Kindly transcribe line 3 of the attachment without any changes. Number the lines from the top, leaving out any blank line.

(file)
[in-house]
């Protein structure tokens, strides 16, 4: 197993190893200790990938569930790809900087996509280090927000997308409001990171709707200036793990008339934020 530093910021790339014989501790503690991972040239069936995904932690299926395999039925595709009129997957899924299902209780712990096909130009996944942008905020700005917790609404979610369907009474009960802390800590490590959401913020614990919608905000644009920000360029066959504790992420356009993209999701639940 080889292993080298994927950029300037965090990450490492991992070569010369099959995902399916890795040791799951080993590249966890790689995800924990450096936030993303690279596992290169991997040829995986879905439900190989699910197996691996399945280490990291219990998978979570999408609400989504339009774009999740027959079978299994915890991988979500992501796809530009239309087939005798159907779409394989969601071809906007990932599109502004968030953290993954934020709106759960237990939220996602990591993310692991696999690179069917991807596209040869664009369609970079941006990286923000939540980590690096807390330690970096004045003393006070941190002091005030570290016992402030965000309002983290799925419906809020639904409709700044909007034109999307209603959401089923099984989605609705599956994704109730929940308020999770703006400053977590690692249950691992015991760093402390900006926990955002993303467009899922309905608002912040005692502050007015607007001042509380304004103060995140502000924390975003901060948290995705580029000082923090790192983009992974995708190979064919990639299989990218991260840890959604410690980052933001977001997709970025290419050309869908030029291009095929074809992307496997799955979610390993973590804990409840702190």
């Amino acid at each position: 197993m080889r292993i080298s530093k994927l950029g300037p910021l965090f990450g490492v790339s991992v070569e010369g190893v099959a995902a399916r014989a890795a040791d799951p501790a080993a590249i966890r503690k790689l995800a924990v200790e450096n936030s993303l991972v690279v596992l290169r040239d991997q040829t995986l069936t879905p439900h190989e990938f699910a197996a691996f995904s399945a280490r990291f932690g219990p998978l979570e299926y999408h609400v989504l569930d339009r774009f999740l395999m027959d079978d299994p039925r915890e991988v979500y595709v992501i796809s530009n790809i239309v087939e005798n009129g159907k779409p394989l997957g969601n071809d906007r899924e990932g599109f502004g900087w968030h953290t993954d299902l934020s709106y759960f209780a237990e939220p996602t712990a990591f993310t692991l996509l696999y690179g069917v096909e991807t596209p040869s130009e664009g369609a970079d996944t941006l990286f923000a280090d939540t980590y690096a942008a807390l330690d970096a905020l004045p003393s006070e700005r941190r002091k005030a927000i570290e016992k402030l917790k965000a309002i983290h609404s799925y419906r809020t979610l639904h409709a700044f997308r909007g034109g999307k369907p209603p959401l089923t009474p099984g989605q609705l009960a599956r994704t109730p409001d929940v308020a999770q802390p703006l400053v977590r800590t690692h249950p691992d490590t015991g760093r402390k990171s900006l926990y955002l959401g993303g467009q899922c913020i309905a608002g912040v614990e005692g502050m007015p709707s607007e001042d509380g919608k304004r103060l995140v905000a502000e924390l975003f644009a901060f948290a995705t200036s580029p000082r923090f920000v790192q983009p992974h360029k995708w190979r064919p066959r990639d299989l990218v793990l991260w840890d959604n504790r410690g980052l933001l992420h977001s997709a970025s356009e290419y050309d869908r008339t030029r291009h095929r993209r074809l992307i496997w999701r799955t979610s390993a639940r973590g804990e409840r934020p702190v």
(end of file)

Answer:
């Amino acid at each position: 197993m080889r292993i080298s530093k994927l950029g300037p910021l965090f990450g490492v790339s991992v070569e010369g190893v099959a995902a399916r014989a890795a040791d799951p501790a080993a590249i966890r503690k790689l995800a924990v200790e450096n936030s993303l991972v690279v596992l290169r040239d991997q040829t995986l069936t879905p439900h190989e990938f699910a197996a691996f995904s399945a280490r990291f932690g219990p998978l979570e299926y999408h609400v989504l569930d339009r774009f999740l395999m027959d079978d299994p039925r915890e991988v979500y595709v992501i796809s530009n790809i239309v087939e005798n009129g159907k779409p394989l997957g969601n071809d906007r899924e990932g599109f502004g900087w968030h953290t993954d299902l934020s709106y759960f209780a237990e939220p996602t712990a990591f993310t692991l996509l696999y690179g069917v096909e991807t596209p040869s130009e664009g369609a970079d996944t941006l990286f923000a280090d939540t980590y690096a942008a807390l330690d970096a905020l004045p003393s006070e700005r941190r002091k005030a927000i570290e016992k402030l917790k965000a309002i983290h609404s799925y419906r809020t979610l639904h409709a700044f997308r909007g034109g999307k369907p209603p959401l089923t009474p099984g989605q609705l009960a599956r994704t109730p409001d929940v308020a999770q802390p703006l400053v977590r800590t690692h249950p691992d490590t015991g760093r402390k990171s900006l926990y955002l959401g993303g467009q899922c913020i309905a608002g912040v614990e005692g502050m007015p709707s607007e001042d509380g919608k304004r103060l995140v905000a502000e924390l975003f644009a901060f948290a995705t200036s580029p000082r923090f920000v790192q983009p992974h360029k995708w190979r064919p066959r990639d299989l990218v793990l991260w840890d959604n504790r410690g980052l933001l992420h977001s997709a970025s356009e290419y050309d869908r008339t030029r291009h095929r993209r074809l992307i496997w999701r799955t979610s390993a639940r973590g804990e409840r934020p702190v």